For the week of
June 17, 2005
Reaction of the Week
A coalition of public-policy groups interested in limited government, efficient use of tax dollars and legislative accountability will hold a “Take Back Our State” rally in Raleigh on June 22, organizers have announced.
The rally, to be held Wednesday from 5:30 to 8 p.m. on the Bicentennial
Mall between the state capitol and the legislative building, will
include speakers from eight different organizations and will feature bluegrass music and free barbecue. Kevin Miller, morning show host on WPTF in the Triangle, will emcee the event.
“Our goal is to deliver a unified, serious message: that decisions made
by elected officials over the past several years have not served North
Carolinians well, and the cumulative effect has pushed the state down a
path many residents oppose,” said Chris Neeley, state director of Americans for Prosperity North Carolina, a coalition member.
The event will take place as state legislators negotiate the state
budget and how to address a projected gap of approximately $1.3 billion
between anticipated revenue and expenses. Last week the House passed a
revenue bill that would extend what was billed in 2001 as “temporary”
sales and income tax increases, as well as impose new or additional
taxes on candy, satellite TV, phone service and liquor.
For information, visit www.takebackourstate.org.
Lawsuit risk changes Dell incentives
WINSTON-SALEM — The latest draft of a contract between Dell Inc.,
the city, county and other agencies has been changed, partly in
anticipation of a lawsuit being filed against the incentives package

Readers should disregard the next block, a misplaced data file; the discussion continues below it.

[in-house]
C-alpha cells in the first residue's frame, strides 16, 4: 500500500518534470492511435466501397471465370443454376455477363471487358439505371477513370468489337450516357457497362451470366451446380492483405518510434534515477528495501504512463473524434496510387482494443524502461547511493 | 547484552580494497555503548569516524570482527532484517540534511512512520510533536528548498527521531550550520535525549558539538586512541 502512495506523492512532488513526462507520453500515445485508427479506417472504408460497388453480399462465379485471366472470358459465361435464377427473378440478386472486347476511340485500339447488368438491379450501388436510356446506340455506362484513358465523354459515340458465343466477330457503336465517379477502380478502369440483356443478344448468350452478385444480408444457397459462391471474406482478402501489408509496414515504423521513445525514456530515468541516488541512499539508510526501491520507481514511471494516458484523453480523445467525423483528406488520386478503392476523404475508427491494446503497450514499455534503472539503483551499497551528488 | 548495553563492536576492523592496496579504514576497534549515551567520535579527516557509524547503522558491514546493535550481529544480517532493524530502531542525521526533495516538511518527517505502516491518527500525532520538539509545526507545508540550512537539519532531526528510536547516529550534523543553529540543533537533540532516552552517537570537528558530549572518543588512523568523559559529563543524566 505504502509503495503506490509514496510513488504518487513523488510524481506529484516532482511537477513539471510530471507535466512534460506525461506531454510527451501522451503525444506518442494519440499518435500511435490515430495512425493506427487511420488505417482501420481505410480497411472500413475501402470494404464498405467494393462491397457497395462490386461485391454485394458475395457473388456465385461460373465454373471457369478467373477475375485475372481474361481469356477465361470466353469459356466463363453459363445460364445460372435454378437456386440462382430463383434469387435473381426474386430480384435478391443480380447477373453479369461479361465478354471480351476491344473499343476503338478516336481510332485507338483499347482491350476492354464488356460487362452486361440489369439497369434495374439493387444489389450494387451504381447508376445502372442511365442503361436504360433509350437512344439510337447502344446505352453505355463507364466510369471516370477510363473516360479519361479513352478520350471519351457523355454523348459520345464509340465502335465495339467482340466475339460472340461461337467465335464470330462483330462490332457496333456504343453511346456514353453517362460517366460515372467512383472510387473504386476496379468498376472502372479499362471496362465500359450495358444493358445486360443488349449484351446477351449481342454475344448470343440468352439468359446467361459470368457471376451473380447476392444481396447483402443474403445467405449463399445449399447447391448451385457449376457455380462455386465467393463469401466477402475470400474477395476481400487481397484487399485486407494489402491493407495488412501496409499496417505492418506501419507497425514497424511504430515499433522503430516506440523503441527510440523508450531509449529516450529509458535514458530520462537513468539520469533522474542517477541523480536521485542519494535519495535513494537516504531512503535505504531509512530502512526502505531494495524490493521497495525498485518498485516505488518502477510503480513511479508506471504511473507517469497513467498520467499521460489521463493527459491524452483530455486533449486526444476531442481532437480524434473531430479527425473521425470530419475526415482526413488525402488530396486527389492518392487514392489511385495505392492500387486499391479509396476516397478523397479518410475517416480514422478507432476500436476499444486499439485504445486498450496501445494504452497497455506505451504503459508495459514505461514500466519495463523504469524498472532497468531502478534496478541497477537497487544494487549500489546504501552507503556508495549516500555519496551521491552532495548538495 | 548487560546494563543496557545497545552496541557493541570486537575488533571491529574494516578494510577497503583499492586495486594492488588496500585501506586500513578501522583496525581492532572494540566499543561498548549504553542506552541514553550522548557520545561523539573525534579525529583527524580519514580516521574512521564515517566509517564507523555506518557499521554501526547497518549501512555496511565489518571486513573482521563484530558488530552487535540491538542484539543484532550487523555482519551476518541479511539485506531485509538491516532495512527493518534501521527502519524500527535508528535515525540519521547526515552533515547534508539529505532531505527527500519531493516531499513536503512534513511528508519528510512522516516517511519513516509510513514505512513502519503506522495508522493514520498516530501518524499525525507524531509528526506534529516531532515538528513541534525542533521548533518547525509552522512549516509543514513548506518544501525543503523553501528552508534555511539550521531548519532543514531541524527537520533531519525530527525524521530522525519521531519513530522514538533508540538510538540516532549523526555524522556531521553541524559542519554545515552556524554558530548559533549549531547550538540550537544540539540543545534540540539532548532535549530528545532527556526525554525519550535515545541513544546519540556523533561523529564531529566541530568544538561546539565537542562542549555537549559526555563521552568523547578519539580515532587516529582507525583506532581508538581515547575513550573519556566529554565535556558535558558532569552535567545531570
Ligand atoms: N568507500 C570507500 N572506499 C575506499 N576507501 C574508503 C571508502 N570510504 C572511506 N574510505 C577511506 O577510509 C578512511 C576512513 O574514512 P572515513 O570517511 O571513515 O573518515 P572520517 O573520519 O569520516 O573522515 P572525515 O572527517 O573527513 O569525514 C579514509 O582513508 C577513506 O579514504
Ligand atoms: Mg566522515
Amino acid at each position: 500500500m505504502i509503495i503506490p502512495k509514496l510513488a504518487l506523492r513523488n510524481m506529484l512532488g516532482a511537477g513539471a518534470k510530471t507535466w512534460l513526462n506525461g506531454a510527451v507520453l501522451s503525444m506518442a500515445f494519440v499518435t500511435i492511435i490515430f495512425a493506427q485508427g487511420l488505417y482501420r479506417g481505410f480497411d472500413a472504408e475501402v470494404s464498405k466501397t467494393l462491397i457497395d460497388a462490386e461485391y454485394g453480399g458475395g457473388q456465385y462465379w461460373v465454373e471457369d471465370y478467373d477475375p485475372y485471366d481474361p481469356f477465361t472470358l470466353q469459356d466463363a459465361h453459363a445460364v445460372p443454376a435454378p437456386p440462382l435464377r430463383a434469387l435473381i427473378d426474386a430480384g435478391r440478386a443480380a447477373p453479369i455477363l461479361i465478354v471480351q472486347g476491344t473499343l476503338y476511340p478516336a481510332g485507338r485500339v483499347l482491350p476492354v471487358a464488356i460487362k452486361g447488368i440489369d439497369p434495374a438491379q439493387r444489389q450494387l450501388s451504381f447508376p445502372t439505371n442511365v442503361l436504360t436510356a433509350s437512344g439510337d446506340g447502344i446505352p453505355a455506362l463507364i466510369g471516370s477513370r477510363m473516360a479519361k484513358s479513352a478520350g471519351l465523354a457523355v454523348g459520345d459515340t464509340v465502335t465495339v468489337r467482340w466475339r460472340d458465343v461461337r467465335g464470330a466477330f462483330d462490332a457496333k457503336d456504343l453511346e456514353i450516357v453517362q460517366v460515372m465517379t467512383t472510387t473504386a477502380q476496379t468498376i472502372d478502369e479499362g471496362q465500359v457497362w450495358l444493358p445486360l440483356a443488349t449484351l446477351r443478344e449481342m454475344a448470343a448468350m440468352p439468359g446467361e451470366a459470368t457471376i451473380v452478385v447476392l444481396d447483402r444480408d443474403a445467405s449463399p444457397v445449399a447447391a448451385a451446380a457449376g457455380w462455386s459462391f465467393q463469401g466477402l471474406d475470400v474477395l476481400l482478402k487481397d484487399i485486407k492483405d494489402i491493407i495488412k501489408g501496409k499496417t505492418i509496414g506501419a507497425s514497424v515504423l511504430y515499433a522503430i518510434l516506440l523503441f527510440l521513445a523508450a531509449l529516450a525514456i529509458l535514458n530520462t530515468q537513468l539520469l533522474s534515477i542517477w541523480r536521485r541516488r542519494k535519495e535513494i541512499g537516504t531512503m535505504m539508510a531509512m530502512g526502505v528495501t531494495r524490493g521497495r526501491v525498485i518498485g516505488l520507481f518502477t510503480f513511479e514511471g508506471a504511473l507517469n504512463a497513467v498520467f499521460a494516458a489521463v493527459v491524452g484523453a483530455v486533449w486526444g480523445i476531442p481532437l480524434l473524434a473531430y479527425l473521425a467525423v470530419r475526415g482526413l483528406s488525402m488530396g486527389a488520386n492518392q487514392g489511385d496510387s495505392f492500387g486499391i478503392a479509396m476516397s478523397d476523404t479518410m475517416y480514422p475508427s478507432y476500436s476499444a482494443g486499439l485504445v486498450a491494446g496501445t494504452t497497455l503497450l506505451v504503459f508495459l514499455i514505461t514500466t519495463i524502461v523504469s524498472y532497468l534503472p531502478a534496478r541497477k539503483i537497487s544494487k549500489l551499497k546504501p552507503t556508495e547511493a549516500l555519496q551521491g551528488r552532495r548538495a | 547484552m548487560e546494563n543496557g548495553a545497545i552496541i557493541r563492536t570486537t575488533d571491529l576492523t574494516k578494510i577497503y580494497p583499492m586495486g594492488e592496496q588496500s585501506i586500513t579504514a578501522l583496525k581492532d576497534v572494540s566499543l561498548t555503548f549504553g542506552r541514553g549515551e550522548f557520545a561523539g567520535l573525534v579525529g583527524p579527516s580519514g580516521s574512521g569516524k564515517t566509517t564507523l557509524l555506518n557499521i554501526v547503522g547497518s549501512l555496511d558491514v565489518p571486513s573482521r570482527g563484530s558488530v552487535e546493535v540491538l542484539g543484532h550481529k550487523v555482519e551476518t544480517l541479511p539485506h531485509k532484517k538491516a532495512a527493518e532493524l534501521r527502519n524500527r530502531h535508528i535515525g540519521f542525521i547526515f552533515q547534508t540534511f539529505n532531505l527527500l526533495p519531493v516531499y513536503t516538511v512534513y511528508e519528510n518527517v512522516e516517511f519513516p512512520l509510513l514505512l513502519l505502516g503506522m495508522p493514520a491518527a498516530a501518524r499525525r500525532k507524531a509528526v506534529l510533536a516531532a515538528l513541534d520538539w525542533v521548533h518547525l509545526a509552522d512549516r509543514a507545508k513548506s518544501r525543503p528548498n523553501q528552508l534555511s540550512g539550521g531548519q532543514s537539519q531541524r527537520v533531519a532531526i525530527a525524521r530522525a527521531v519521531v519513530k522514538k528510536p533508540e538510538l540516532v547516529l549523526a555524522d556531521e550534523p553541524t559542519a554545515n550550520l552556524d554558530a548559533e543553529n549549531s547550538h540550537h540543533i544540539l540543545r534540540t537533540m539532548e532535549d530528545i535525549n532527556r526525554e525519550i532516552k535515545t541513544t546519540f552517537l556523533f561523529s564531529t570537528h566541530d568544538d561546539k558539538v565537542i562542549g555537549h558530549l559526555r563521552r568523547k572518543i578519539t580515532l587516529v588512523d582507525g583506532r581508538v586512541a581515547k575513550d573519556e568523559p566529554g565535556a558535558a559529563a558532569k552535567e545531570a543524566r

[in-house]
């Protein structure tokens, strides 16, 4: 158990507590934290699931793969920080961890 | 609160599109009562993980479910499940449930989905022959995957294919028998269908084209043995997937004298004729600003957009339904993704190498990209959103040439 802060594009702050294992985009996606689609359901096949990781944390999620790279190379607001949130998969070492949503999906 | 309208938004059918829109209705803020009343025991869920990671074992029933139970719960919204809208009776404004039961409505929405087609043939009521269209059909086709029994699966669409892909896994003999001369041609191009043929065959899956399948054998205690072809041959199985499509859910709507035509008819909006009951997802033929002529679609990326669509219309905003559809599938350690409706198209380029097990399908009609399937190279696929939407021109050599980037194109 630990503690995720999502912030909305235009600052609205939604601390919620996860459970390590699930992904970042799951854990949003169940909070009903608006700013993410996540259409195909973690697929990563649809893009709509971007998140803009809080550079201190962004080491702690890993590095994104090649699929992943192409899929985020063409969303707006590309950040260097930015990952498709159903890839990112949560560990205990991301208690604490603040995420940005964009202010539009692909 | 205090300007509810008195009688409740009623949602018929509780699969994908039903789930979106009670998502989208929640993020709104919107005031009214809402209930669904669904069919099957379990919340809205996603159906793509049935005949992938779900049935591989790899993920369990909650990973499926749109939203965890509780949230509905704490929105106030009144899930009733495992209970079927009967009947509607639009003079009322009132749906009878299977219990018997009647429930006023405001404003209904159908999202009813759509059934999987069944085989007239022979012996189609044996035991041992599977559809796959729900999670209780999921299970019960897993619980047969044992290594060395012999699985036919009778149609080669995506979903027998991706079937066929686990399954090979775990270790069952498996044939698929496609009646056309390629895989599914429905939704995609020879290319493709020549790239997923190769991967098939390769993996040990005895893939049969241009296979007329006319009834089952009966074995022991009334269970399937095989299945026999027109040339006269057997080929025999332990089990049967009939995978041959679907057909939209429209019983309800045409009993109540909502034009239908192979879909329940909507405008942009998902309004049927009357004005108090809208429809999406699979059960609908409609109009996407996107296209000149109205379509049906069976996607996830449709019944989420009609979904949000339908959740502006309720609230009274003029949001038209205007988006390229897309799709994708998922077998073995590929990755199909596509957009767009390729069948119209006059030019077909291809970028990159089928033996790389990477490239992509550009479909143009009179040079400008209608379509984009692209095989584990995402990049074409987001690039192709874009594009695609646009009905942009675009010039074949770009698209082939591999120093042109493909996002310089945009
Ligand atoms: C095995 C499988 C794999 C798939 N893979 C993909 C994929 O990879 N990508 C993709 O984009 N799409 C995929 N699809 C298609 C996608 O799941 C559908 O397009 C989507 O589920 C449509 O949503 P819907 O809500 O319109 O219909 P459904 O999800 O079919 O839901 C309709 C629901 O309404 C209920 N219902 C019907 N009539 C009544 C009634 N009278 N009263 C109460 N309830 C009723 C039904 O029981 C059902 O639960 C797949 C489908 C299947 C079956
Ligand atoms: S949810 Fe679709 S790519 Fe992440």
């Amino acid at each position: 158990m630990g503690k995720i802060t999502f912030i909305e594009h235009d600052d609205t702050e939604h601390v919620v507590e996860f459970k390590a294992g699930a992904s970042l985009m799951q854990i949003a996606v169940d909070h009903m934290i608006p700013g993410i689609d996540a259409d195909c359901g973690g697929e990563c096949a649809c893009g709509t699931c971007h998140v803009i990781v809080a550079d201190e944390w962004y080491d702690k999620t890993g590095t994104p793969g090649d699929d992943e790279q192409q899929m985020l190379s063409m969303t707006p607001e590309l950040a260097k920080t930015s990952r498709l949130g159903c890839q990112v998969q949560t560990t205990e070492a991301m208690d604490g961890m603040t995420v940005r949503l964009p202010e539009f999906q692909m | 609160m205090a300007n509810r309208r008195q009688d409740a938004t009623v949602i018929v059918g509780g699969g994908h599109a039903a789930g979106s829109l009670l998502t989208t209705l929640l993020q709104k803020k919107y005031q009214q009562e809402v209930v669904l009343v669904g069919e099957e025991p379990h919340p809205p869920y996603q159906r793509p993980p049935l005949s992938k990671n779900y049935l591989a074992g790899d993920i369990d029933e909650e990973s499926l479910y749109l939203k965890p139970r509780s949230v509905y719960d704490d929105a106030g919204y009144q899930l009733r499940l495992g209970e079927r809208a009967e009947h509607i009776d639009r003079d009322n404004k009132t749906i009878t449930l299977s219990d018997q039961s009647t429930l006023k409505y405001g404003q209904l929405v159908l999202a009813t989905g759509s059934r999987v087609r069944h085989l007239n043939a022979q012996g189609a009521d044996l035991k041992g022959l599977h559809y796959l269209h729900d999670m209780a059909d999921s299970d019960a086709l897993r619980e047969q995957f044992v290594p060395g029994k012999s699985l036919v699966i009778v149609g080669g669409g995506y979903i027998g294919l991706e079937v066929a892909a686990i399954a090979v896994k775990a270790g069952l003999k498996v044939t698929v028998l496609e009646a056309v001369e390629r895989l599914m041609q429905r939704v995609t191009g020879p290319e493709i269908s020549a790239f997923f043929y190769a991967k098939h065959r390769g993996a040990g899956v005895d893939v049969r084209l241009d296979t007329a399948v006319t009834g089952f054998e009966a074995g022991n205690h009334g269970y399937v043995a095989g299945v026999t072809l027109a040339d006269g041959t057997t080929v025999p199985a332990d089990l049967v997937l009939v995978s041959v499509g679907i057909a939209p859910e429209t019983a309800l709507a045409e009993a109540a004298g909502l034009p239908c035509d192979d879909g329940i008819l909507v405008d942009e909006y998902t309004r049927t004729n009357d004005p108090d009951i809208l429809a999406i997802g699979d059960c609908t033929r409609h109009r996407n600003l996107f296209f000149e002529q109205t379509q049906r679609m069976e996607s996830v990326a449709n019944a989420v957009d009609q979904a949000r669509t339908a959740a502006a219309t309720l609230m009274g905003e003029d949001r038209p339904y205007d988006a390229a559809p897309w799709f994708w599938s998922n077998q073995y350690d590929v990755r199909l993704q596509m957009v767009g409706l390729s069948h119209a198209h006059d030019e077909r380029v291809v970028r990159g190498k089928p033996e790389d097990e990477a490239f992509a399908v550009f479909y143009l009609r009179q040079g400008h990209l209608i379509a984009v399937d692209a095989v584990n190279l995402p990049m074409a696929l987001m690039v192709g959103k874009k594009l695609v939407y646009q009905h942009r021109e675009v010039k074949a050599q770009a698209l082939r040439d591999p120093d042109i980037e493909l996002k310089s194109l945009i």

for the manufacturer. Robert Orr, a former justice on the N.C. Supreme
Court and now the head of the N.C. Institute for Constitutional Law, has said that he plans to challenge the agreement that would help Dell build a 500,000-square-foot computer assembly plant.
Bush Official: CAFTA would help NC
GREENSBORO — A free trade
agreement with Central America will mean more business for North
Carolina, Commerce Secretary Carlos Gutierrez told business leaders
Friday. North Carolina ranks third among the states in exports to
Central America behind Texas and Florida with $1.7 billion in shipped
goods, Gutierrez said. Over the past four years, North Carolina has led
the nation in export growth to CAFTA nations with a 65 percent increase, he said.
Furniture woes not whole economic story
HICKORY — While there are signs of an improving economy in the
Hickory region, the furniture industry lags well behind, as shown by
massive layoff announcements from Broyhill Furniture Industries and
Thomasville Furniture. Other areas of the regional economy are seeing a
resurgence. Unemployment is hovering around 6 percent after reaching as
much as 9 percent two years ago. Several companies also announced
expansions in recent months.
Lobbyists reports may not be on file
RALEIGH — About 200 companies, associations and other groups that hire lobbyists
for the General Assembly may have failed to file reports required by
state law in recent years, according to a report released yesterday.
Researchers with Democracy North Carolina examined records for the
2003-04 legislative sessions, when 717 groups had registered lobbyists.
NE Partnership's role questioned
EDENTON — The structure of a Beaufort County economic development
deal with Agri-Ethanol Products of Raleigh may have been affected by
advice given to the company by the Northeast Partnership,
a regional development group based in Edenton, a Beaufort County
commissioner indicated. Jay McRoy, the commissioners' vice chairman,
made it clear the county is not accustomed to getting involved in
land-acquisition arrangements with companies.
State reports on failed job-creating venture
GREENVILLE — The state's Tobacco Trust Fund Commission has released a final report Privaris,
a fingerprint-technology venture that could have brought sustainable
jobs to Martin County. In the report, the commission, or TTFC, declares
the project helped North Carolina meet federal security goals, even